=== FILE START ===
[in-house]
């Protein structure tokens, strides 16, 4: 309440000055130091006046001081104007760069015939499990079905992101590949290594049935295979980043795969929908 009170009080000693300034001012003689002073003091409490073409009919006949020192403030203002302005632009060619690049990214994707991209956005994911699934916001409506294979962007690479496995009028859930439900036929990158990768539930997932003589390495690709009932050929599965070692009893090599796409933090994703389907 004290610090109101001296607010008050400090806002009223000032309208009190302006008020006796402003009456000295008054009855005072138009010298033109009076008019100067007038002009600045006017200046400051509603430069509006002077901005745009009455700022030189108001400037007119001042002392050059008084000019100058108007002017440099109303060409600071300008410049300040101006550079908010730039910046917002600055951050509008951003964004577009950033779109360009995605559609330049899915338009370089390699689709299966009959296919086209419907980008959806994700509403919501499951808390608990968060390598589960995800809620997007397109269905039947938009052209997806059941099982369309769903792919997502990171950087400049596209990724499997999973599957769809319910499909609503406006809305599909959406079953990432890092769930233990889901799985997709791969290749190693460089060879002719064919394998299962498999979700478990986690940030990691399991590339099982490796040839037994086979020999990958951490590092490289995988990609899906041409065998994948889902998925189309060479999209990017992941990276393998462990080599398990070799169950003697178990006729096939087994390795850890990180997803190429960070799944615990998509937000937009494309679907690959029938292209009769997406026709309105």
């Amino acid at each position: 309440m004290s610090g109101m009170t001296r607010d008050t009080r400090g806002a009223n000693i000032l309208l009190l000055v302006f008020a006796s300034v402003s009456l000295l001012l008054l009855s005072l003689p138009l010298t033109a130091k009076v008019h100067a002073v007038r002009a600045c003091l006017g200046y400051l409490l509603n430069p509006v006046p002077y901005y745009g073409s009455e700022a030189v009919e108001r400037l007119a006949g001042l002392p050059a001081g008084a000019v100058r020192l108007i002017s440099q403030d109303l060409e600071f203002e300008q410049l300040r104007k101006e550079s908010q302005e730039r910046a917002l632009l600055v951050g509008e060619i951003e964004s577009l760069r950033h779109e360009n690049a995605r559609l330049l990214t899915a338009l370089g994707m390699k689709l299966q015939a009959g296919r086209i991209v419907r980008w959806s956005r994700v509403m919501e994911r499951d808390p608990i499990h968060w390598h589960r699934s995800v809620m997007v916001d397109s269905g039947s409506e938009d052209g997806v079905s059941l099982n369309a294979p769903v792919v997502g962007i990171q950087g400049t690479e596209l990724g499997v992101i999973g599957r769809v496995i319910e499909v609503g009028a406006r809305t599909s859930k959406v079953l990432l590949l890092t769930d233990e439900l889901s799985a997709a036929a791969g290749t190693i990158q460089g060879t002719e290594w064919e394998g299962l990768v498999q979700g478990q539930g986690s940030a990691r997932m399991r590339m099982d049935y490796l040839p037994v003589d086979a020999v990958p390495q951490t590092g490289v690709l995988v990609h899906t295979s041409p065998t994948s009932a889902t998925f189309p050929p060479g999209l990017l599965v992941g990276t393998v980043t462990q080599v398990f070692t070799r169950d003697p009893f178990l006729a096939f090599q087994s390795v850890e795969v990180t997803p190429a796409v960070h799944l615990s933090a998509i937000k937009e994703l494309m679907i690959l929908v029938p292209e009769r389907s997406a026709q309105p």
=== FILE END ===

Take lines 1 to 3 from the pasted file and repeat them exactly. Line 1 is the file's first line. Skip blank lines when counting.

[in-house]
């Protein structure tokens, strides 16, 4: 309440000055130091006046001081104007760069015939499990079905992101590949290594049935295979980043795969929908 009170009080000693300034001012003689002073003091409490073409009919006949020192403030203002302005632009060619690049990214994707991209956005994911699934916001409506294979962007690479496995009028859930439900036929990158990768539930997932003589390495690709009932050929599965070692009893090599796409933090994703389907 004290610090109101001296607010008050400090806002009223000032309208009190302006008020006796402003009456000295008054009855005072138009010298033109009076008019100067007038002009600045006017200046400051509603430069509006002077901005745009009455700022030189108001400037007119001042002392050059008084000019100058108007002017440099109303060409600071300008410049300040101006550079908010730039910046917002600055951050509008951003964004577009950033779109360009995605559609330049899915338009370089390699689709299966009959296919086209419907980008959806994700509403919501499951808390608990968060390598589960995800809620997007397109269905039947938009052209997806059941099982369309769903792919997502990171950087400049596209990724499997999973599957769809319910499909609503406006809305599909959406079953990432890092769930233990889901799985997709791969290749190693460089060879002719064919394998299962498999979700478990986690940030990691399991590339099982490796040839037994086979020999990958951490590092490289995988990609899906041409065998994948889902998925189309060479999209990017992941990276393998462990080599398990070799169950003697178990006729096939087994390795850890990180997803190429960070799944615990998509937000937009494309679907690959029938292209009769997406026709309105």
């Amino acid at each position: 309440m004290s610090g109101m009170t001296r607010d008050t009080r400090g806002a009223n000693i000032l309208l009190l000055v302006f008020a006796s300034v402003s009456l000295l001012l008054l009855s005072l003689p138009l010298t033109a130091k009076v008019h100067a002073v007038r002009a600045c003091l006017g200046y400051l409490l509603n430069p509006v006046p002077y901005y745009g073409s009455e700022a030189v009919e108001r400037l007119a006949g001042l002392p050059a001081g008084a000019v100058r020192l108007i002017s440099q403030d109303l060409e600071f203002e300008q410049l300040r104007k101006e550079s908010q302005e730039r910046a917002l632009l600055v951050g509008e060619i951003e964004s577009l760069r950033h779109e360009n690049a995605r559609l330049l990214t899915a338009l370089g994707m390699k689709l299966q015939a009959g296919r086209i991209v419907r980008w959806s956005r994700v509403m919501e994911r499951d808390p608990i499990h968060w390598h589960r699934s995800v809620m997007v916001d397109s269905g039947s409506e938009d052209g997806v079905s059941l099982n369309a294979p769903v792919v997502g962007i990171q950087g400049t690479e596209l990724g499997v992101i999973g599957r769809v496995i319910e499909v609503g009028a406006r809305t599909s859930k959406v079953l990432l590949l890092t769930d233990e439900l889901s799985a997709a036929a791969g290749t190693i990158q460089g060879t002719e290594w064919e394998g299962l990768v498999q979700g478990q539930g986690s940030a990691r997932m399991r590339m099982d049935y490796l040839p037994v003589d086979a020999v990958p390495q951490t590092g490289v690709l995988v990609h899906t295979s041409p065998t994948s009932a889902t998925f189309p050929p060479g999209l990017l599965v992941g990276t393998v980043t462990q080599v398990f070692t070799r169950d003697p009893f178990l006729a096939f090599q087994s390795v850890e795969v990180t997803p190429a796409v960070h799944l615990s933090a998509i937000k937009e994703l494309m679907i690959l929908v029938p292209e009769r389907s997406a026709q309105p």